My first visit to Barcelona showed me that it has colors that would look great on polaroid. The second time I went there I wanted to bring my polaroid camera, but I didn’t. It was my high school class’ graduation trip and in the midst of messy packing infused with mild fear that airport scanners would damage polaroid film, the camera didn’t end up in my luggage. So “shoot Barcelona on polaroid” remains on my to-do list. Until then, when I want to visually illustrate how Barcelona feels like, I have to use other people’s photos just like with Belgrade (although Belgrade isn’t about polaroid or non-polaroid, it’s that in my photos it always looks completely different from what it really is). The photo above is a scan of one of the postcards I bought there. Those postcards remind me of Madrid and Almodóvar’s films, although Barcelona doesn’t want to be Spanish; it’s Catalan. Maybe it’s a Mediterranean thing.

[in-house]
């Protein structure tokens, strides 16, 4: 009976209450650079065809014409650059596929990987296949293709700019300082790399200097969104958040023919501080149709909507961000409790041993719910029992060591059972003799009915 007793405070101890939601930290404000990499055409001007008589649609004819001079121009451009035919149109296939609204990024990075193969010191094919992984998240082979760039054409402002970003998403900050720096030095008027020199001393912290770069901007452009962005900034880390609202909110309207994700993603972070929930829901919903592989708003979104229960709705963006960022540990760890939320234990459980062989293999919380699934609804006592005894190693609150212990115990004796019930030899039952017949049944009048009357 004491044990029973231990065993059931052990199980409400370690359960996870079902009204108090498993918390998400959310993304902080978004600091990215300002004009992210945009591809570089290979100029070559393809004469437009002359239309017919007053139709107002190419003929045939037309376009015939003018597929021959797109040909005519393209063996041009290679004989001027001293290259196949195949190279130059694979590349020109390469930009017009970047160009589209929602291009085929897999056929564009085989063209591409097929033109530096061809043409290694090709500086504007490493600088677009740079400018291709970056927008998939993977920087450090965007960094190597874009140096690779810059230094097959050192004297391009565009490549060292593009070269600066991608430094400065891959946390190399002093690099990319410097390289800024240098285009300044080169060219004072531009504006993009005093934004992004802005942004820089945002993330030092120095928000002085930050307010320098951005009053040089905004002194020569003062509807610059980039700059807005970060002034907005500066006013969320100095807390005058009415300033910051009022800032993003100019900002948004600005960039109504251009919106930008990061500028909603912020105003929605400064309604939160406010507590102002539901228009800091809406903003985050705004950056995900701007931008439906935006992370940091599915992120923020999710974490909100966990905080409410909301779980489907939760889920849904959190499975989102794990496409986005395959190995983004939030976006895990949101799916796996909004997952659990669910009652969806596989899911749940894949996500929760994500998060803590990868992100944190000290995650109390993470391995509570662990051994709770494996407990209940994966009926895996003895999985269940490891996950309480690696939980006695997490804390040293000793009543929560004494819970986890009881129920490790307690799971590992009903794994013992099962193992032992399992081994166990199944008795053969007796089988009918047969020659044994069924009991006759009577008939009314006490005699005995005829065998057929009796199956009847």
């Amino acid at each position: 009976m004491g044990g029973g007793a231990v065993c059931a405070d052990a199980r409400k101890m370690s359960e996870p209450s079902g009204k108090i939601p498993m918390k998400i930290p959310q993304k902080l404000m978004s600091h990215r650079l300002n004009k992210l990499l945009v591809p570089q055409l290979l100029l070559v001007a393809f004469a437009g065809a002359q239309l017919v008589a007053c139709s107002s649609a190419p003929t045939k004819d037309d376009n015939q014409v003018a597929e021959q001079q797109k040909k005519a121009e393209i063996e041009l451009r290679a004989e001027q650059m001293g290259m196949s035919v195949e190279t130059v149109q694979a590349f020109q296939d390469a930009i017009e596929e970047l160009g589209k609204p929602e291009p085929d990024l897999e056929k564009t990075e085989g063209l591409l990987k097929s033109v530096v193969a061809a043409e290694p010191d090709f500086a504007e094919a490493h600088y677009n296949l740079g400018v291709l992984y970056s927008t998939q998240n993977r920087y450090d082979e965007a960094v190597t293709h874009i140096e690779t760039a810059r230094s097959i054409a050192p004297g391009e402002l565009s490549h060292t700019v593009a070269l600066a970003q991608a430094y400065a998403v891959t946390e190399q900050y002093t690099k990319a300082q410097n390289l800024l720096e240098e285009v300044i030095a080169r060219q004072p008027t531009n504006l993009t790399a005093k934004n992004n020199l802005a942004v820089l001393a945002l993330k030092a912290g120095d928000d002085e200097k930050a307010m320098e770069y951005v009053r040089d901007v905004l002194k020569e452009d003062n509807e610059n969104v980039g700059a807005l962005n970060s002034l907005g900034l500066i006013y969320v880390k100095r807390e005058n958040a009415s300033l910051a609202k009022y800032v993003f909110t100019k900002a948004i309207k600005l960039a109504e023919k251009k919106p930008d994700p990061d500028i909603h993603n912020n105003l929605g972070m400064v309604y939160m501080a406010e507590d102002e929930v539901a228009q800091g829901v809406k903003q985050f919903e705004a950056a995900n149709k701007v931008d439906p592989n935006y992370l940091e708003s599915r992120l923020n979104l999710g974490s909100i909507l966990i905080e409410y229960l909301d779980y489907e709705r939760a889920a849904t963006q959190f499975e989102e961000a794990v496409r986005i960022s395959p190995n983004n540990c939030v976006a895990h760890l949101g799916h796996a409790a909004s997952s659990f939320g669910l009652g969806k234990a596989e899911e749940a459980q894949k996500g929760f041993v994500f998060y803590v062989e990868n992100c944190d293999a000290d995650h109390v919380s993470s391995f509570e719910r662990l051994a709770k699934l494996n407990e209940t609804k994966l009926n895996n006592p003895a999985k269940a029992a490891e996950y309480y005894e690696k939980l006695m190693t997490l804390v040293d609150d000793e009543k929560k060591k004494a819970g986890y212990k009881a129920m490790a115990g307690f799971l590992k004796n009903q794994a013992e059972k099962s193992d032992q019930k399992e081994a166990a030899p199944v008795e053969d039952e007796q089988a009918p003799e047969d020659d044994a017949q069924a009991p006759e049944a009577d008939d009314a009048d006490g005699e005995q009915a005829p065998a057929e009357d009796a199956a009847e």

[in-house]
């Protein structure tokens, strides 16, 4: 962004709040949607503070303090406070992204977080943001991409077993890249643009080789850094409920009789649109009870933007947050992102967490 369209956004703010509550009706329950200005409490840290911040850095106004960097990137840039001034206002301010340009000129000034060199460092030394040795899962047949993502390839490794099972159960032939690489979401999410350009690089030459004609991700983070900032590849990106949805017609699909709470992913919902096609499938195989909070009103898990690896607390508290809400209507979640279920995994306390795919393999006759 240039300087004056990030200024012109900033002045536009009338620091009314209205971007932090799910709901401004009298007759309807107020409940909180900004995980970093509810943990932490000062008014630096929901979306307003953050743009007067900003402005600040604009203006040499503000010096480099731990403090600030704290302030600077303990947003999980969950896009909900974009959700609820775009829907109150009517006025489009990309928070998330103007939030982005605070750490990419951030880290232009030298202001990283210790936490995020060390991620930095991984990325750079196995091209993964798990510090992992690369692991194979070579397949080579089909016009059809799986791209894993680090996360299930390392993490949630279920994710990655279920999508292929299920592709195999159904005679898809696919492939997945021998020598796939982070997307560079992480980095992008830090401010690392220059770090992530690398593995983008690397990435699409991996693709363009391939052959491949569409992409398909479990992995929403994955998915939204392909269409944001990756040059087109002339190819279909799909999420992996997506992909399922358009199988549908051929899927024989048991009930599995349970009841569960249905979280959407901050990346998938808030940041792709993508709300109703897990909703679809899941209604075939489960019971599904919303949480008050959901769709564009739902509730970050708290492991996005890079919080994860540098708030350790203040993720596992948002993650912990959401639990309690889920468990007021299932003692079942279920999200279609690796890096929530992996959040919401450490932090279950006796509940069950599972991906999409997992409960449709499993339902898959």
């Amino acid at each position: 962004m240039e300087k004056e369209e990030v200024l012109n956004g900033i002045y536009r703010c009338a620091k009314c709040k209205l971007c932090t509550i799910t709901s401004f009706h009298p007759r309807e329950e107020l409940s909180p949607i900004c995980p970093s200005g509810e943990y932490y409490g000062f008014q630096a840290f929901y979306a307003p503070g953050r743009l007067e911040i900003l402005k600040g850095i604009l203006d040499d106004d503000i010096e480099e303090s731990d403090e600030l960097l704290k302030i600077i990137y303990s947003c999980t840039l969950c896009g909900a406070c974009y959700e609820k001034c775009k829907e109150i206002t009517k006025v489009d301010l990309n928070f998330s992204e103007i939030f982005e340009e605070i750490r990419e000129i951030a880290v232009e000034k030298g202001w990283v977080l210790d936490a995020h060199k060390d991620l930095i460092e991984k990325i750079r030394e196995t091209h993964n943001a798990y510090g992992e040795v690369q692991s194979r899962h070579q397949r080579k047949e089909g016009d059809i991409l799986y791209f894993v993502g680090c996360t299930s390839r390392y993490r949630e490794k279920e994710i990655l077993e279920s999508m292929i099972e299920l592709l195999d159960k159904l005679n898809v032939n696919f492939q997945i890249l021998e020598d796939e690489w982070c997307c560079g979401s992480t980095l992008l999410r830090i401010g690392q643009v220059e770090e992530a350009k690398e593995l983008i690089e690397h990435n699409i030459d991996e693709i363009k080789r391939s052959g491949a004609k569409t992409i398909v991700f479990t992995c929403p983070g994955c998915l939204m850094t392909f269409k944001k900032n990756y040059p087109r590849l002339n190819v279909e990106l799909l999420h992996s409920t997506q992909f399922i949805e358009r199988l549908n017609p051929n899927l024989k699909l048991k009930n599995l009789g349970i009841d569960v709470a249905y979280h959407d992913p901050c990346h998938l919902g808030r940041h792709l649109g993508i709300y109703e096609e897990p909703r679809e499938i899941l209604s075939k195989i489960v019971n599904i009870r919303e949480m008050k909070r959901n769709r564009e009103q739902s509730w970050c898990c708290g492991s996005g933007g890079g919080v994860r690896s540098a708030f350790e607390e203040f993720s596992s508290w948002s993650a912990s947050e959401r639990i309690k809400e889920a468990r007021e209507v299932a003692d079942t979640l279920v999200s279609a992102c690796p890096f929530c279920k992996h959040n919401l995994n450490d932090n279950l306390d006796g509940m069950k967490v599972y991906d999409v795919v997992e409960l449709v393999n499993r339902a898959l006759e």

When I first came to Barcelona, I was surprised at how un-Spanish it really was. It began with the language: I’d learned Castellano in elementary school for 2 years, so Catalan was both familiar and strange to me when I was exposed to it. Initially I didn’t like anything about it, but it’s one of my favorite languages now, probably also because of my connection with Barcelona. It didn’t take me long to figure out it would be pretty cool to live there, at least for a while. That whole “get up at 10:00, have dinner at 22:00, go out, go to bed at 03:00” scenario is universally appealing, but it doesn’t work in many countries. Everyone I know who did an Erasmus exchange in Barcelona had mini reverse culture shock adjusting to the schedule back home.
I’ve been thinking about Barcelona lately a lot, although I’m not planning to go there in the near future. Most likely it’s because of its high temperatures in the time of the year when I just want the winter to be over.